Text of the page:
For perspective, each founding member of this club is expected to take home $400 million for taking part in this league. That’s roughly four times what a team would receive for winning the Champions League, currently the most prestigious tournament in world club soccer.

For many, including former player and current broadcaster Gary Neville, the whole thing feels anti-competitive. Unlike most other soccer leagues, the founding clubs of the European Super League will not face the threat of relegation if they sit at the bottom of the table.

Gary Neville speaks passionately against the European Super League #mulive [sky] pic.twitter.com/UH6Mxjf1JK

— utdreport (@utdreport)
April 18, 2021

There’s also the issue of team choice. Teams appear to have been chosen based on fanbase and income, as opposed to performance. Tottenham Hotspur and Arsenal, currently in seventh and ninth place respectively in the English Premier League, are two of the teams selected, despite the fact smaller clubs like Leicester City and West Ham have outperformed them this year.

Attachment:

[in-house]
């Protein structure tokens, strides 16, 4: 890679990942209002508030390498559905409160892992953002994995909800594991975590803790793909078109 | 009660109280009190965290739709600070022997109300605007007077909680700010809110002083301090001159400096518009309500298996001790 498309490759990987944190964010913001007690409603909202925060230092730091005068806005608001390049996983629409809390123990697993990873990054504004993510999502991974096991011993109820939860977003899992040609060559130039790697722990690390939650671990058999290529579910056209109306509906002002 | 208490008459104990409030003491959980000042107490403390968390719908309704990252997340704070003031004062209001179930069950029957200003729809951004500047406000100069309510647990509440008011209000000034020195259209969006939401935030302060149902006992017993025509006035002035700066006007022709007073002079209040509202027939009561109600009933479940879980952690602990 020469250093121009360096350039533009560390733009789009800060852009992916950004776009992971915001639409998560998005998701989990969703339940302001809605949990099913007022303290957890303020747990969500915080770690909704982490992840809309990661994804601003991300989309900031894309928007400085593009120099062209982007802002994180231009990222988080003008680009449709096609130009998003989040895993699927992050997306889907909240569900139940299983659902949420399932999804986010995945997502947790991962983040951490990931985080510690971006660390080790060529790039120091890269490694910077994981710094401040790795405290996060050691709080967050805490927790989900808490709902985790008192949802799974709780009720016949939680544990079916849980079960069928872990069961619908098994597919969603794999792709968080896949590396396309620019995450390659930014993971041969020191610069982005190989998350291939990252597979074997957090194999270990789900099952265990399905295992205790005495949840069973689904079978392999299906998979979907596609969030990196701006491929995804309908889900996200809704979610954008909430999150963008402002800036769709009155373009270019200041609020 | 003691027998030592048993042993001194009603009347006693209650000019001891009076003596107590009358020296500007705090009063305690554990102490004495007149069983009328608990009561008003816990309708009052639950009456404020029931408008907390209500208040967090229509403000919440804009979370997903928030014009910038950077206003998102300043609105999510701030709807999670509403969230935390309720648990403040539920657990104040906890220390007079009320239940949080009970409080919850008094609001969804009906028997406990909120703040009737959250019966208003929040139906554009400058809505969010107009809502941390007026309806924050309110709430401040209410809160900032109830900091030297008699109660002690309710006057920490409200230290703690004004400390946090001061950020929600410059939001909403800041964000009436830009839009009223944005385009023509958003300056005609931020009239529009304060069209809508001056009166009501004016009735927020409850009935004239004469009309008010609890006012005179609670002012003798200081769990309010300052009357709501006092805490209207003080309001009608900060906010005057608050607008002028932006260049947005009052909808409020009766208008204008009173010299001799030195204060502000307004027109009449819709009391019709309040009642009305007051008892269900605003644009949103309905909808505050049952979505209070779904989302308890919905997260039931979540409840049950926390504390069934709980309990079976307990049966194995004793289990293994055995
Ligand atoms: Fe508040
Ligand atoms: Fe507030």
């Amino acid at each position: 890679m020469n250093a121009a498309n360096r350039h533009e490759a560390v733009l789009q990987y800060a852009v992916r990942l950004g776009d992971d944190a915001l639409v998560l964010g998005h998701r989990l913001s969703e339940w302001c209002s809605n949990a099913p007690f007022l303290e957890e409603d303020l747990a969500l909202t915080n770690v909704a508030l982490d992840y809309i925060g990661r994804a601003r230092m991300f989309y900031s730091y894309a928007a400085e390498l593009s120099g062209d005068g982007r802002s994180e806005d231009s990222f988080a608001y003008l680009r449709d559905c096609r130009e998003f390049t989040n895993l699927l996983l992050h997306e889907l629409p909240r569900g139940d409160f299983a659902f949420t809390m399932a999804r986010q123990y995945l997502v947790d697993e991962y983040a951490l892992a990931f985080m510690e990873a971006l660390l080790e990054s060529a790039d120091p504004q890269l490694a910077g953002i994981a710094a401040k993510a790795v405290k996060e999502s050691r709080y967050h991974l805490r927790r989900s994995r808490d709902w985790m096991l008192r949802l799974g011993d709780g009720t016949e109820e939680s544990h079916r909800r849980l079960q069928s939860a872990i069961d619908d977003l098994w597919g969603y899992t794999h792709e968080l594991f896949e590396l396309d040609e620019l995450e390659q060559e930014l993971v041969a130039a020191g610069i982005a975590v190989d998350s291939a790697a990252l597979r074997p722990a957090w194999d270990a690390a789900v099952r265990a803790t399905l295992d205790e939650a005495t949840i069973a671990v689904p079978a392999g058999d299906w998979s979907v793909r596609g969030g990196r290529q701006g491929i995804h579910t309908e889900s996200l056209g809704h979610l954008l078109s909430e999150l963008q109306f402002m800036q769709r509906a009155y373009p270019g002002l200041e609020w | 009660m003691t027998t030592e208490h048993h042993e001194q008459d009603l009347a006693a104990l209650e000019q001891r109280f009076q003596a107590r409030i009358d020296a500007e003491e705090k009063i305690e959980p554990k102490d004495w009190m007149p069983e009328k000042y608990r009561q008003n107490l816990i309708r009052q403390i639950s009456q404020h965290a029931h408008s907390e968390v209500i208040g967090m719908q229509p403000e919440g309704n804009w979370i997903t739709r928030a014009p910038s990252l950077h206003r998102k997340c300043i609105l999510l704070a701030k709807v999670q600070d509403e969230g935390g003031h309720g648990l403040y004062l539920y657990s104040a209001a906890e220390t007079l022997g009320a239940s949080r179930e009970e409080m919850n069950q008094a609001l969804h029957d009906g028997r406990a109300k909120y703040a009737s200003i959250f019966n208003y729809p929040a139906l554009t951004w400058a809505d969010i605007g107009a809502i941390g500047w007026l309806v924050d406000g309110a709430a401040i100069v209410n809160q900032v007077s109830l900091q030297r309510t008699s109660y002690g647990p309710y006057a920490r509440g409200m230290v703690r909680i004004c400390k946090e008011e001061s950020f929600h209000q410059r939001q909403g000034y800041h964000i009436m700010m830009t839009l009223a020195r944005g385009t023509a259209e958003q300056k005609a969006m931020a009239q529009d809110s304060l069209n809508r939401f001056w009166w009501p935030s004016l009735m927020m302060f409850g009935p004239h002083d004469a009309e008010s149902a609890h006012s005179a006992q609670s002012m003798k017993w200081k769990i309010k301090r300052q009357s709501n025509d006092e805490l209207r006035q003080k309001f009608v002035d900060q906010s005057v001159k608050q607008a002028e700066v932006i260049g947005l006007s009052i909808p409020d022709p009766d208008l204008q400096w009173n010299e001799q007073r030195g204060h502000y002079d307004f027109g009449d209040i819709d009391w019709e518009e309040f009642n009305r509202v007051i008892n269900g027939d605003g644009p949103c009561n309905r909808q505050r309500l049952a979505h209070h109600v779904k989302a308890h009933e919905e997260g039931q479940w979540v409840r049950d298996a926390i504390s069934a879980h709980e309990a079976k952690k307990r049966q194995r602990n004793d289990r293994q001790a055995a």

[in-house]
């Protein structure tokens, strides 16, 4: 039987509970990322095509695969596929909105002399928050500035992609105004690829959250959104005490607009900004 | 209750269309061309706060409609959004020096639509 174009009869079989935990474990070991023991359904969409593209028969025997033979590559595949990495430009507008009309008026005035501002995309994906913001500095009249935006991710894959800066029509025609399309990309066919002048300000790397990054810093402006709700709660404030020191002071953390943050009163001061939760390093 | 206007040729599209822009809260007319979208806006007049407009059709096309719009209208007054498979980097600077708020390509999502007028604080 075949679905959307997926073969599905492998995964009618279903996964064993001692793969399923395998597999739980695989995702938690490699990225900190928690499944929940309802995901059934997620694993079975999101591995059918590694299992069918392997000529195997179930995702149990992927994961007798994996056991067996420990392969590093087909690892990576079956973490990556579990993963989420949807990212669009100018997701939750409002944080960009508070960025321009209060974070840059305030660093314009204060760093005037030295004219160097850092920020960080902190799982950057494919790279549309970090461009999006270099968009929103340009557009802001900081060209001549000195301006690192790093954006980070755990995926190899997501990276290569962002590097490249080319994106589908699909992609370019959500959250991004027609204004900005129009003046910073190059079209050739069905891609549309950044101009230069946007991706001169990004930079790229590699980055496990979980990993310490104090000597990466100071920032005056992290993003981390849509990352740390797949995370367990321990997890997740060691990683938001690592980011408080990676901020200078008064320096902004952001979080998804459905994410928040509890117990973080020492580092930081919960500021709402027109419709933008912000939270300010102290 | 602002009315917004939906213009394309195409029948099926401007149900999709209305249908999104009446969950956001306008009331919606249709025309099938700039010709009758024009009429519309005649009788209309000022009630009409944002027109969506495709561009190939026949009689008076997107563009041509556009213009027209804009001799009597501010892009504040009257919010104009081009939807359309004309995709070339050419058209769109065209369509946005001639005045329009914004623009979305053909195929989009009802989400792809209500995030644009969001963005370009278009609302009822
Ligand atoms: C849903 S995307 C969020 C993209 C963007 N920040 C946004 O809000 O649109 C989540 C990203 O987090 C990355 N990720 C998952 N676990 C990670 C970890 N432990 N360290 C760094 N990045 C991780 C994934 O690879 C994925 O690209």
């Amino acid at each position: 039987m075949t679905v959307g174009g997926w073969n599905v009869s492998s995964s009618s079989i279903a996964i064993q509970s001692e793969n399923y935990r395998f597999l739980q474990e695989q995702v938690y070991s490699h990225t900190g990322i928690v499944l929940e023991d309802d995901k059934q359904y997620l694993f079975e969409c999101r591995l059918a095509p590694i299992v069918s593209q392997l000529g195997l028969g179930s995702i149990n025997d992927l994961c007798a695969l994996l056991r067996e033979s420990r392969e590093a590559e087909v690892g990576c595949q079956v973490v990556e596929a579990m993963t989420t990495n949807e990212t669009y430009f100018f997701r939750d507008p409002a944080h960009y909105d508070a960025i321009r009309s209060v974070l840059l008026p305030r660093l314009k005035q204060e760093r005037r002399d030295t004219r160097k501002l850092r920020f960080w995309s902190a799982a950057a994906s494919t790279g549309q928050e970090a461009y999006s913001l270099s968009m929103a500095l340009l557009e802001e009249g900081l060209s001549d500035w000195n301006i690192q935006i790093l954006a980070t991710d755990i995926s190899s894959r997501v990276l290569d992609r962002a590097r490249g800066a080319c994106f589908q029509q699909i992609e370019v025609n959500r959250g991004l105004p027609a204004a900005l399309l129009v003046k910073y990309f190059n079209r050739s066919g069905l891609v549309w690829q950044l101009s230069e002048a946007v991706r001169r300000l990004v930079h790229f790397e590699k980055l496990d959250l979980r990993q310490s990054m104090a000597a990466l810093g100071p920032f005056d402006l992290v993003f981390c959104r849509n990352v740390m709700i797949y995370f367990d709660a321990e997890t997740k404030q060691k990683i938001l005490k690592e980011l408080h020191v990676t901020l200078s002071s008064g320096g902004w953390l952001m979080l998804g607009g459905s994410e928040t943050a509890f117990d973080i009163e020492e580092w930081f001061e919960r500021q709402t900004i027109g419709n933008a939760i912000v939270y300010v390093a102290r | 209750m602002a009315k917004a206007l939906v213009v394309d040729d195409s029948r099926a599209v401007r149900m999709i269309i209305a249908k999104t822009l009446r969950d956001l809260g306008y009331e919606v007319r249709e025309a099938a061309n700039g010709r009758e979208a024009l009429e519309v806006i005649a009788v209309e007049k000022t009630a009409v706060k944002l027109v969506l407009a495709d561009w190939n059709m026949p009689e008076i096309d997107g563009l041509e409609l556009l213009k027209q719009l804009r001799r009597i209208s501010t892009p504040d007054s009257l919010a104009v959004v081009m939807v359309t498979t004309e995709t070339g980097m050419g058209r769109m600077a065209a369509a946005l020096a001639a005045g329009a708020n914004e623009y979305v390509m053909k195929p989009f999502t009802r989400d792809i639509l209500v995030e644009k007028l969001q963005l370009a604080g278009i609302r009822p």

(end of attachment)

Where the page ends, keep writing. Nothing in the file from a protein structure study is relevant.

Arsenal and Tottenham fans arguing on who is gonna finish last in the Super League#europeansuperleague pic.twitter.com/9FOlRNlfjL

— KS (@sheth_happens)
April 18, 2021

Arsenal fans trying to explain why they deserve to be in the league #europeansuperleague pic.twitter.com/a0bER9tnU7

— sean (@beano_hakeem)
April 18, 2021

Spurs in the #europeansuperleague pic.twitter.com/L1k8YSl6Ma

— Dean Van Nguyen (@deanvannguyen)
April 18, 2021

Considering the longer game, many are worried about the potential impact on grassroots football. The current format of soccer, which favors teams in leagues with huge TV deals like the EPL and La Liga, have seen many teams decline. The European Super League would exacerbate that process. For fans of the sport, this feels like the culmination of soccer as a rich get richer, poor get poorer proposition.

In the wake of the announcement, Jose Mourinho, the high-profile manager of Tottenham Hotspur, has been sacked alongside all of his coaching staff. 

The Club can today announce that Jose Mourinho and his coaching staff Joao Sacramento, Nuno Santos, Carlos Lalin and Giovanni Cerra have been relieved of their duties.#THFC#COYS

— Tottenham Hotspur (@SpursOfficial)
April 19, 2021

Mourinho has yet to release a statement on the reasons for his dismissal, and it’s possible the two decisions are unconnected, but he has spoken negatively on the idea of a “super league” in the past.